The Coronavirus-19 is the pandemic that the rest of the world watched and thought of, unfortunately, as a Chinese epidemic, until fast and large volumes of air travel sent the virus to the rest of the world.
The economic lessons for Ghana is not to create import substitution industries over-night.
This really is not the way to go because if you take the manufacturing of sanitisers for instance, there is no market in Ghana on the current scale of production of sanitisers for the pandemic.
A market is the economic imperative for the success of any industry.
Now, sanitisers cease to be a product of the middle and upper class and has been now democratised. The economic question is, post COVID-19, will sanitisers be in use by every one?
Another thing being manufactured to combat the pandemic are face masks and gloves. These are products used in the medical fraternity. Will there be a market in Ghana, post COVID-19, outside the existing medical market?
The economic reality of the 21st Century has enhanced the argument for a limited government presence in the economy. If the pandemic had been in Dr Kwame Nkrumah’s days, his government would have set up sanitiser, face mask and glove factories.
However, today, the government has engaged the private sector to manufacture what is needed. In the case of the private sector, there exists a huge market for the items so if they can produce sufficient quantities, that can be sold cheaply to cover just the cost of production and they would be more than satisfied.
That is because in these times, it is not so much profit, but a civic and national duty.
For the reasons enumerated above, government must reward these companies with tax incentives and/or guaranteed bank loans so the companies can bounce back to their core line of business, post COVID-19.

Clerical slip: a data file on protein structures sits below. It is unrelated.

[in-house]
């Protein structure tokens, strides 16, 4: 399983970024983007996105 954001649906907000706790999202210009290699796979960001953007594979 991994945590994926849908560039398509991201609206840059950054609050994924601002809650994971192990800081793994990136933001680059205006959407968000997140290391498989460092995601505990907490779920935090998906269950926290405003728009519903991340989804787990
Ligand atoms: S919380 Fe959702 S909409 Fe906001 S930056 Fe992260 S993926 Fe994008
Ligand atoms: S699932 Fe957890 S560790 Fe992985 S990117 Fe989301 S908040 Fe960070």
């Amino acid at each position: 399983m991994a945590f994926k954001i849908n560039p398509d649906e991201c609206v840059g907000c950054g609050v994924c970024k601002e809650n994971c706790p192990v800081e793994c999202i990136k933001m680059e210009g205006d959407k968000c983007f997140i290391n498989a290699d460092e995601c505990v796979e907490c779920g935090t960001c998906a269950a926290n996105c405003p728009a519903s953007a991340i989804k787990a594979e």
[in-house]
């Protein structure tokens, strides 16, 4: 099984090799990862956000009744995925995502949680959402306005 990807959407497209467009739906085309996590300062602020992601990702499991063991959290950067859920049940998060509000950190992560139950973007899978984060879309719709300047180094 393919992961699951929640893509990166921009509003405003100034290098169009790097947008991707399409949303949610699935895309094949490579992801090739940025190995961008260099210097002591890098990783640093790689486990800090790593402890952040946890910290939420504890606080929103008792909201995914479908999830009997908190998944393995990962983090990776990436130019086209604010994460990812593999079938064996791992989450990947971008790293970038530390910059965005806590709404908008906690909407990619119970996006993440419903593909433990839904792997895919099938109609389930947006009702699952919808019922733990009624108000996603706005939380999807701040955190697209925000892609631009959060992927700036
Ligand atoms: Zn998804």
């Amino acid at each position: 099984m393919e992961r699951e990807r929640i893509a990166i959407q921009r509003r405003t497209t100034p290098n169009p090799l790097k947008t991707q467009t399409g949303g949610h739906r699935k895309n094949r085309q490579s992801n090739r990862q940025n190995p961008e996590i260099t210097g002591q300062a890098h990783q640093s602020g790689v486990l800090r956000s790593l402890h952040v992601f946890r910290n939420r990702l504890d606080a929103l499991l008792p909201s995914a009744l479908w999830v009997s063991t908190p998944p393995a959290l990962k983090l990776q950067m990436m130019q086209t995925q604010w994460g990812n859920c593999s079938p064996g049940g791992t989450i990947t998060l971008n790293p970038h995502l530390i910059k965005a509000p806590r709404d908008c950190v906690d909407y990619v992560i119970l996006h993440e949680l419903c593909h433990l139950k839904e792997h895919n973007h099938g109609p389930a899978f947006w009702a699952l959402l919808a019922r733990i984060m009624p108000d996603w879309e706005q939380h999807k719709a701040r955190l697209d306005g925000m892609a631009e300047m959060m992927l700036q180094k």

The economic lesson for most countries is to leave business for the business communities and allow governments to create the environment for business. The other lesson is to focus on national security industrial capabilities in emergency times.
We must assess what industries we have, their core business, how adaptable they are and whether they can be easily converted to produce for national sustenance. That is the economic imperative and lessons for the country.
There is nothing wrong in aspiring to establish private sector led import substitution industries. Especially, if there is a local, regional or international market.
An examination of rice production in the last two years shows the country is now almost competitive with rice produced in Asia. Import substitution is not a desire but an economic and national security imperative.
With respect to the COVID-19 electoral implications, we do not have to reinvent the wheel. We can have a COVID-19 elections as was held in South Korea. The electoral roll as we have it is the electoral roll until set aside or replaced.
If we want a new electoral roll for 10 million people, then the Electoral Commission (EC) should deploy 500,000 registration centres of not more than 20 people, with the COVID-19 protocols of social distancing, the provision of gloves and face masks.
If the electoral roll is compiled, then the elections can be held across the 500,000 polling stations.
The writer is a lawyer.